In a long-running, prospective cohort study among people seeking help for alcohol-related problems, those with poor impulse control had an increased risk of dying, according to Daniel Blonigen, PhD, and colleagues at the Palo Alto Veterans Affairs Medical Center in Palo Alto, Calif.

The effect was independent of the risk associated with alcohol use disorders, Blonigen and colleagues reported online in Alcoholism: Clinical and Experimental Research.

Both impulsivity and alcohol use disorders are known to increase the risk of premature death, the researchers noted, and alcohol use increases impulsive behavior. But there has been no research on how poor impulse control affects mortality risk among people who also have problems with alcohol, they added.

“This is a surprising omission, given that impulsivity is a well-established risk factor for alcohol misuse,” Blonigen and colleagues wrote.

To help clarify the issue, they studied a cohort of 628 people who had sought help for alcohol-related problems and who were followed for 16 years.

The researchers used data on a set of variables collected when participants entered the study and a year later to predict the 15-year probability of death from years one through 16 of the study.

The researchers found:

•Among the 515 participants who remained in the study for the year one assessment, 93 were known to have died in the subsequent 15 years.

•After controlling for age, sex, and marital status, higher impulsivity at baseline was linked to an increased risk of death from years one to 16. A standard deviation increase yielded a hazard ratio (HR) for death of 1.38 with a 95% confidence interval (CI) from 1.10 to 1.74.

•But further adjustment for the severity of alcohol use at baseline accounted for the association, rendering it non-significant.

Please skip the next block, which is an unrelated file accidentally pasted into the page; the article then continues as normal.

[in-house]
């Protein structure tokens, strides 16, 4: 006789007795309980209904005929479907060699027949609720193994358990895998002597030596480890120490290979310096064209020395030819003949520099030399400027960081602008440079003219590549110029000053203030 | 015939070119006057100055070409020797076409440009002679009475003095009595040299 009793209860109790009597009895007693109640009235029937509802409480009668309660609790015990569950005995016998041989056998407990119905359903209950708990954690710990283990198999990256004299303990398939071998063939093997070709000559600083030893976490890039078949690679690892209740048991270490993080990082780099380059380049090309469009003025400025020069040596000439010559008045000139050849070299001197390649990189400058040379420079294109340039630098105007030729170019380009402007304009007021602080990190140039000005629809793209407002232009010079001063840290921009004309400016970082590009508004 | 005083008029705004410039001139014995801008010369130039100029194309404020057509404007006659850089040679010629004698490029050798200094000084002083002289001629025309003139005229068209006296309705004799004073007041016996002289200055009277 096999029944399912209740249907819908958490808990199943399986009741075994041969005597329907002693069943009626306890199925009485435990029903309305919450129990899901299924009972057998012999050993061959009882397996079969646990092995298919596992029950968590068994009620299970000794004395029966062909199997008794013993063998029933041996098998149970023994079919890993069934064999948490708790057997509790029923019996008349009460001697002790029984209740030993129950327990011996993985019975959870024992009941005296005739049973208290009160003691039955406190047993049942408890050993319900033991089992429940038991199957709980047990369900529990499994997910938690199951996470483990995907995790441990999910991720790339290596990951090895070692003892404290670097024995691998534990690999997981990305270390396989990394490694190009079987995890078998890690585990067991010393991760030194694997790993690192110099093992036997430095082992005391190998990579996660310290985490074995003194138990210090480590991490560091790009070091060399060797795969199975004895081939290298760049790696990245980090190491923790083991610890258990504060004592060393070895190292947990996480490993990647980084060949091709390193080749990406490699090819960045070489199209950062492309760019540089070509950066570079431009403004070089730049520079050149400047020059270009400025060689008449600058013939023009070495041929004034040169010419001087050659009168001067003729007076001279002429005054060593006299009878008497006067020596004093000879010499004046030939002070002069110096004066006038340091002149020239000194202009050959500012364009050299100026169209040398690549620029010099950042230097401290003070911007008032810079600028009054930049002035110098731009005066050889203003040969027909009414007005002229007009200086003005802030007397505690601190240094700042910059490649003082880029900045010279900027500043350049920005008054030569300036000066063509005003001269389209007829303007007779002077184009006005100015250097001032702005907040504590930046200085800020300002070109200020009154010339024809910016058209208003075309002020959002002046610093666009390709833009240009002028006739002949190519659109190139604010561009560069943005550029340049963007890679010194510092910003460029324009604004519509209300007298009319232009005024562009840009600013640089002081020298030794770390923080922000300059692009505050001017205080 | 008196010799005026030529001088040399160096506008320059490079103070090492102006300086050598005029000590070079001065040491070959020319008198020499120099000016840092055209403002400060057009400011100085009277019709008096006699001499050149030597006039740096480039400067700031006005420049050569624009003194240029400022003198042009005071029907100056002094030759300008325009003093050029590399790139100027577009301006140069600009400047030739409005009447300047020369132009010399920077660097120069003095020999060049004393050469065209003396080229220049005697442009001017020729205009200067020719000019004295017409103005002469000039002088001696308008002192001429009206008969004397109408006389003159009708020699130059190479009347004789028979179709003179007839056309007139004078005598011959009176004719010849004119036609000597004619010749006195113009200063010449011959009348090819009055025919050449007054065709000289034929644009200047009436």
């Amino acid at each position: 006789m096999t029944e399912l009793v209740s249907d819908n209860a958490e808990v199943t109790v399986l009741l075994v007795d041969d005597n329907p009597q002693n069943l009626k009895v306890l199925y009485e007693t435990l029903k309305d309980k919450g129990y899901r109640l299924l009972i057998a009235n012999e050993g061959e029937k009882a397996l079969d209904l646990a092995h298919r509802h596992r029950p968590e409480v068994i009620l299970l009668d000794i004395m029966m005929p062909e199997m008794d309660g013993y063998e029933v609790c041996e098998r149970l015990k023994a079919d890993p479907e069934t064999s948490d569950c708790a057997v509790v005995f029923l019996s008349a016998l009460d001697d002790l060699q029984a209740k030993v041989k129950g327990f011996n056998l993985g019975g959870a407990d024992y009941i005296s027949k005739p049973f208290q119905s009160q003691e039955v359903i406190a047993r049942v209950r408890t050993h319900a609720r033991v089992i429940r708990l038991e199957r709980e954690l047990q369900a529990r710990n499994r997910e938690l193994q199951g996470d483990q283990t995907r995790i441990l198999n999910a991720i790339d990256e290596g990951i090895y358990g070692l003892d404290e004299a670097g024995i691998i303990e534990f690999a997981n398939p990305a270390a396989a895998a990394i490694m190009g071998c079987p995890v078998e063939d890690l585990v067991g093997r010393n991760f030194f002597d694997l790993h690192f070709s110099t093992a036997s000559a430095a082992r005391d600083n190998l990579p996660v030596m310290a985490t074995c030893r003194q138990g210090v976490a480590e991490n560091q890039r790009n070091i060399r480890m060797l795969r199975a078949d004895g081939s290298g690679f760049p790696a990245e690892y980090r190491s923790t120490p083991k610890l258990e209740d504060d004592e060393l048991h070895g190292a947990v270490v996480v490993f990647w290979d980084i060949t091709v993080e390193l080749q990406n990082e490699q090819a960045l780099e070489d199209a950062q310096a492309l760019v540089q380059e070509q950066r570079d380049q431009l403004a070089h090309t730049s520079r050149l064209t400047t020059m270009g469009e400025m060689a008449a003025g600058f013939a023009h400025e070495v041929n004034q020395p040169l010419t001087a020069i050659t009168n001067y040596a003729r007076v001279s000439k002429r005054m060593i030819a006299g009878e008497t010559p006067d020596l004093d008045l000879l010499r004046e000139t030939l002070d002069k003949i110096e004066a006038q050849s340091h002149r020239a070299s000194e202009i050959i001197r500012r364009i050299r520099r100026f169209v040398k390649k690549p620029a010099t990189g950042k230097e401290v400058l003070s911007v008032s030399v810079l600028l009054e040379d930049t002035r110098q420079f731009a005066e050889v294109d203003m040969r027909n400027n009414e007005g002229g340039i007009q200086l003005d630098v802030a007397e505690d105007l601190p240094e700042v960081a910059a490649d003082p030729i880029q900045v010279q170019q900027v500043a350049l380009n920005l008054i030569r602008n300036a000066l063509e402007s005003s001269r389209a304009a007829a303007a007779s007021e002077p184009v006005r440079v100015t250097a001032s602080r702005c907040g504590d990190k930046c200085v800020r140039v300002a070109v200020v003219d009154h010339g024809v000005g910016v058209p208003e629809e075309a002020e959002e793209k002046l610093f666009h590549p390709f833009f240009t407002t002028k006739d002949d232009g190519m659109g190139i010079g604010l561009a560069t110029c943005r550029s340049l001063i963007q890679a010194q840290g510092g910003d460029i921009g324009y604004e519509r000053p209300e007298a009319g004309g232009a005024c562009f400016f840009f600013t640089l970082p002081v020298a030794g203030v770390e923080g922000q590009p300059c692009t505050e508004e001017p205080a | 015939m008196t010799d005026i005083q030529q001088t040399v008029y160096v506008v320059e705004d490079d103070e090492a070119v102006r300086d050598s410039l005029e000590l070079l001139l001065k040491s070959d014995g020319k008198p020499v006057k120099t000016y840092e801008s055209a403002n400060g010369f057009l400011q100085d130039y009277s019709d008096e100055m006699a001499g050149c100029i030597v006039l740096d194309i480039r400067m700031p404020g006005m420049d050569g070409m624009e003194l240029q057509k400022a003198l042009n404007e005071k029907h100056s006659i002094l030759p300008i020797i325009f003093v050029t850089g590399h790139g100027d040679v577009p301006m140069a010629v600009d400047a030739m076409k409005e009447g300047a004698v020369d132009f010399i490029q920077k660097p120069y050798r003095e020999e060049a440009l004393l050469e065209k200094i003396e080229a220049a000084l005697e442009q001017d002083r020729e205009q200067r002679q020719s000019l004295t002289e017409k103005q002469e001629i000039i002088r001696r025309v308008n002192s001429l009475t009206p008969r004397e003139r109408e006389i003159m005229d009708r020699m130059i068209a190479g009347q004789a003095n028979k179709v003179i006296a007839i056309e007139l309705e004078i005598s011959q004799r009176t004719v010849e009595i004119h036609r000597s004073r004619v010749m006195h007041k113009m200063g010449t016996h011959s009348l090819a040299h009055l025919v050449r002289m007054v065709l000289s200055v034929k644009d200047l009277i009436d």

•However, impulsivity at year one — after treatment for alcohol use disorders — remained a significant predictor for death, with each standard deviation increase yielding an HR of 1.35 with a 95% CI from 1.06 to 1.72.

•That was similar to the risk imposed by alcohol use in the fully adjusted model — an HR of 1.34 with a 95% CI from 1.02 to 1.77.

On the positive side, Blonigen and colleagues reported, a supplemental analysis suggested that a supportive network of peers and friends can moderate the effect of high impulsivity.

The study was not designed to look at why poor impulse control might contribute to an increased risk of death among those with alcohol problems, Blonigen and colleagues noted, but several factors might play a role.

“Impulsivity is linked to a wide range of health-risk behaviors beyond excessive alcohol use,” they noted, including “violent crime, risky driving and sexual practices, (and) illicit drug abuse.”


The researchers cautioned that the study didn’t look closely at other risky activities, such as smoking. Also, they noted, assessment of risk factors was based on self-reporting and impulsivity was measured using a brief 10-item scale.


By Michael Smith, North American Correspondent, MedPage Today

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